Christianity coexisted in India alongside Hinduism, Buddhism, and Islam for many centuries. In the first millennium AD, the (Nestorian/Assyrian) Church of the East spread and consolidated the faith through much of southern, central, and eastern Asia (going as far as China, in fact), often keeping in close relationship with the Mar Thoma churches. These Church of the East missionaries were so influential that some historians have begun suggesting that they even shaped the development of other religions as well--David Bentley Hart, in his recent history of Christianity, suggests that the peculiar theological and practical attributes of Tibetan Buddhism (in contrast to Theravada Buddhism) might be due to influence from Christian missionaries in the first millennium AD. When European missions to India began arriving in the second half of the second millennium AD, other branches of Christianity laid down deep roots as well. The Roman Catholic church has a strong presence there (India, as is well known, was the scene of Mother Teresa's labors), and Protestant churches began to grow too, introduced under British colonial rule (though often in the fact of opposition from the British East India Company). By the end of the nineteenth century, there were many indigenous Christian leaders, like Sadhu Sundar Singh, who shaped not only Indian Christianity but inspired and instructed Western Christians as well.
Once we reach the twentieth century, the story picks up pace. Christianity swept through the tribal populations of northeast India. Nagaland, a state of nearly two million people, is now 90% Christian. Conversions to Christianity began there less than 150 years ago, with the labors of American Baptist missionaries, and then a major revival swept through the region in the 1950s and '60s. Another of these northeastern Indian groups is the Hmar, who once had the reputation of being the most fearsome headhunters in the British Empire. But in 1910, they were visited for just five days by an Anglican missionary, and the Gospel took root. Growing from that one brief visit, the Hmar people are now 98.5% Christian, and have given our faith one of its greatest 20th-century evangelists and missionaries, Rochunga Pudaite, the founder of Bibles for the World.
And it's not just conversions among the tribal peoples that are driving the growth of Christianity in India. During the 20th century, there was a massive movement of converts from Hinduism, particularly among the Dalits. The Dalits are the lowest class in the Hindu caste system, the so-called "untouchables" relegated to the lowest and most humiliating of social roles. In the 1920s and '30s, they started coming to Christ en masse, sparked by the evangelistic preaching of a native Anglican bishop, V. S. Azariah. In his area, Andhra Pradesh, over twelve thousand new converts joined the church every month for an entire decade! For this period, the growth rate of Indian Protestant Christianity was a staggering 41%. (To provide a contrast, consider that the current global growth rate for evangelicalism, 2.6%, is considered remarkably high.) This wave of conversions was so vast that it alarmed Mahatma Gandhi, who was trying to present a united Hindu front in the nationalistic struggle against Britain--indeed, it worried the venerable Gandhi so much that he reportedly began viewing Bishop Azariah as a personal enemy and threatened the possibility of state controls against conversion. This revival, and its continuing growth to the present, is so widespread that a full 70% (or more) of current Christians in India come from a Dalit background.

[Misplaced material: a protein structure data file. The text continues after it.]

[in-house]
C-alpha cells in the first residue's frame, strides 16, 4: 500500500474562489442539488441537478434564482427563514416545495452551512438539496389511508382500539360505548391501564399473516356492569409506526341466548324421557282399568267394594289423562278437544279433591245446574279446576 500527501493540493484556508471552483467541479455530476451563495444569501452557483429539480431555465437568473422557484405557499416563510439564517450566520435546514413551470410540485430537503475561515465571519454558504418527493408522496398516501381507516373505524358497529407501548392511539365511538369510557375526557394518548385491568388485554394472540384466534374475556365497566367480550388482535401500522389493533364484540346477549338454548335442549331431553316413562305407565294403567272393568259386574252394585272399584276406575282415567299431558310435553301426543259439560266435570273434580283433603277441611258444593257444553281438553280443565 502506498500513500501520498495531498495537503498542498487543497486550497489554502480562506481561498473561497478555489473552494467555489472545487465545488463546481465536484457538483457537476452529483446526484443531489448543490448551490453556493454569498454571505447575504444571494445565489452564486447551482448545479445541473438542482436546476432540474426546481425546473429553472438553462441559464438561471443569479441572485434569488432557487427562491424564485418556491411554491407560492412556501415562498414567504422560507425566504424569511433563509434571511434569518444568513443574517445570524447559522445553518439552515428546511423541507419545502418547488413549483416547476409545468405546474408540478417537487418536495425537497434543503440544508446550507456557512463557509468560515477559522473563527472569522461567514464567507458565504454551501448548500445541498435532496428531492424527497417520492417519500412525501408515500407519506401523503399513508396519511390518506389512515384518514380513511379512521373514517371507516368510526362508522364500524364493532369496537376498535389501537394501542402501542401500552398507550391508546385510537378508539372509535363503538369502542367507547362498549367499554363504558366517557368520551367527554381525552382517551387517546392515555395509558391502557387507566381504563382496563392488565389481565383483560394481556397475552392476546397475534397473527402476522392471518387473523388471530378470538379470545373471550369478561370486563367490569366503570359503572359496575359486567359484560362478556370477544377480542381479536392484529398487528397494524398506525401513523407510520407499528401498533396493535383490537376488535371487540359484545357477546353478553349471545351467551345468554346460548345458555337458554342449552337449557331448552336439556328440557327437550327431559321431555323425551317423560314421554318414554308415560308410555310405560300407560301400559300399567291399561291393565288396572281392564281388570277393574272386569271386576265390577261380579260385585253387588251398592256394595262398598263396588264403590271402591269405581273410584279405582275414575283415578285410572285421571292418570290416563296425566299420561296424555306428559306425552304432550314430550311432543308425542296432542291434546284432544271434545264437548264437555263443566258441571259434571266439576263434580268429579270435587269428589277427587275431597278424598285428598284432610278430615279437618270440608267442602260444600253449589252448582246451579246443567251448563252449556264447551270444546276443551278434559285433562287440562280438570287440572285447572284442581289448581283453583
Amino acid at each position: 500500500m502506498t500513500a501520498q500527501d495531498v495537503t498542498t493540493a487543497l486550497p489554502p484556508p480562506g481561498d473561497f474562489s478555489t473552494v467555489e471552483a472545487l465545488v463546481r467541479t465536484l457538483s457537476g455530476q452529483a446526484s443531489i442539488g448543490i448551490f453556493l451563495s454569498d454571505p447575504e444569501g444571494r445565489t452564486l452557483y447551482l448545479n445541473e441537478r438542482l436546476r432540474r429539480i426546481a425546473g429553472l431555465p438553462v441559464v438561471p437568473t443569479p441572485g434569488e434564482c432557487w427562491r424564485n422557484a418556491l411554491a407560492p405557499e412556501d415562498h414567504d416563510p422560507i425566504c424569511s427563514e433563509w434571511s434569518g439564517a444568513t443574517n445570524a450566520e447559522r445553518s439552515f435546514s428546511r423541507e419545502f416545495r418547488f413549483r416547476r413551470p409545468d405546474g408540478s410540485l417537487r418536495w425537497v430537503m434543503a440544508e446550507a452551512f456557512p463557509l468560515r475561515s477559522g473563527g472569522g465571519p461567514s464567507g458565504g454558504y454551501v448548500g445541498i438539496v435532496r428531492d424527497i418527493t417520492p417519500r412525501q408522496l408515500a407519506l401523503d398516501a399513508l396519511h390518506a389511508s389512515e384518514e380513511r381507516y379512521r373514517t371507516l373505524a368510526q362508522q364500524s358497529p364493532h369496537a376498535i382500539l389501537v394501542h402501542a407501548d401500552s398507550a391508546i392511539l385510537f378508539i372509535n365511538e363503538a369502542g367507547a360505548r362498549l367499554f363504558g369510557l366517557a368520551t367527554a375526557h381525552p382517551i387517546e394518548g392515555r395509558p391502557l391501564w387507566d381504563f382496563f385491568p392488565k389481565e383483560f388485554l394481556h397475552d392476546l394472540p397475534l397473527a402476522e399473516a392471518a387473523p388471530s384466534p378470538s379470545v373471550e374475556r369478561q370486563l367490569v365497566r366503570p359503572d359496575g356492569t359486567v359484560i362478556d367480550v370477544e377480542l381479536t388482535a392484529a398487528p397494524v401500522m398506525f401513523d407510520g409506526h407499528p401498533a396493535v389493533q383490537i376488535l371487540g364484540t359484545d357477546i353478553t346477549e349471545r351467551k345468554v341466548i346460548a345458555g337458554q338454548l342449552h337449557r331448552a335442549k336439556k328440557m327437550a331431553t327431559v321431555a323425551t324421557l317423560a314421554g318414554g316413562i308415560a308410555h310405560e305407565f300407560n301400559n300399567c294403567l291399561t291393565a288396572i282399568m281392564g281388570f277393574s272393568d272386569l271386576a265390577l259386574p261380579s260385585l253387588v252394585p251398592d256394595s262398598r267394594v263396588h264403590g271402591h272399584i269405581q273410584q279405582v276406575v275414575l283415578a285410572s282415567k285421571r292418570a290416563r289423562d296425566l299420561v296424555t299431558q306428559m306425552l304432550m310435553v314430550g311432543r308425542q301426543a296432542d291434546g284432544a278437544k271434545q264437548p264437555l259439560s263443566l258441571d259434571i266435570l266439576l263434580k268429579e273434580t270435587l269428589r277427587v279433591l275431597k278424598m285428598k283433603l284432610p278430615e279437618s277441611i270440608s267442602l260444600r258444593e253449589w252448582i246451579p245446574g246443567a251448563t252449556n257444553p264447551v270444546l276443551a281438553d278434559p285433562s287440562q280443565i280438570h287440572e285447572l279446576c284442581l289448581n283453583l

But it's not just the Dalits. There have been concerns among missiologists that perhaps Dalits were converting to Christianity as a way out of the repressive caste system, and that members of other Hindu castes would come to associate Christian faith with something only for the lowest members of society. Thankfully, we're seeing that those impressions are not intractable obstacles. The first signs of a trend of conversions from middle- and high-caste Hindus are emerging. Christian growth in India is starting to touch all levels of society. In the two decades between 1990 and 2010, the growth of evangelical population in India was greater than 100%! Major ministries like Operation Mobilization have reported a tenfold growth rate in their church-planting work. Christianity Today recently ran a feature article proclaiming the church in India as "the world's most vibrant Christward movement."
Our Lord has been reaching out to India since the beginning of the Christian era, and we live now in the most exciting phase of the church's life in that great land. Pray for the continued growth of the church in India, because there's much work yet to be done, and pray for the safety of your brothers and sisters in Christ against the rising threat of persecution.
(Images - Top: Kottakkavu Mar Thoma Syro-Malabar Pilgrim Church, by Challiyan, 7/15/2012, licensed under the Creative Commons Attribution-Share Alike 3.0 Unported license; Upper Inset Left: "Saint Thomas," by Diego Velazquez, 1599-1660; Upper Inset Right: "The Martyrdom of Saint Thomas," from the Menologion of Basil II, c.10th cent.; Lower Inset Left: Mar Thoma Sliva, by Mathen Payyappilly Palakkappilly, licensed under the Creative Commons Attribution-Share Alike 3.0 Unported license; Lower inset right: Bishop V. S. Azariah, source unknown, public domain)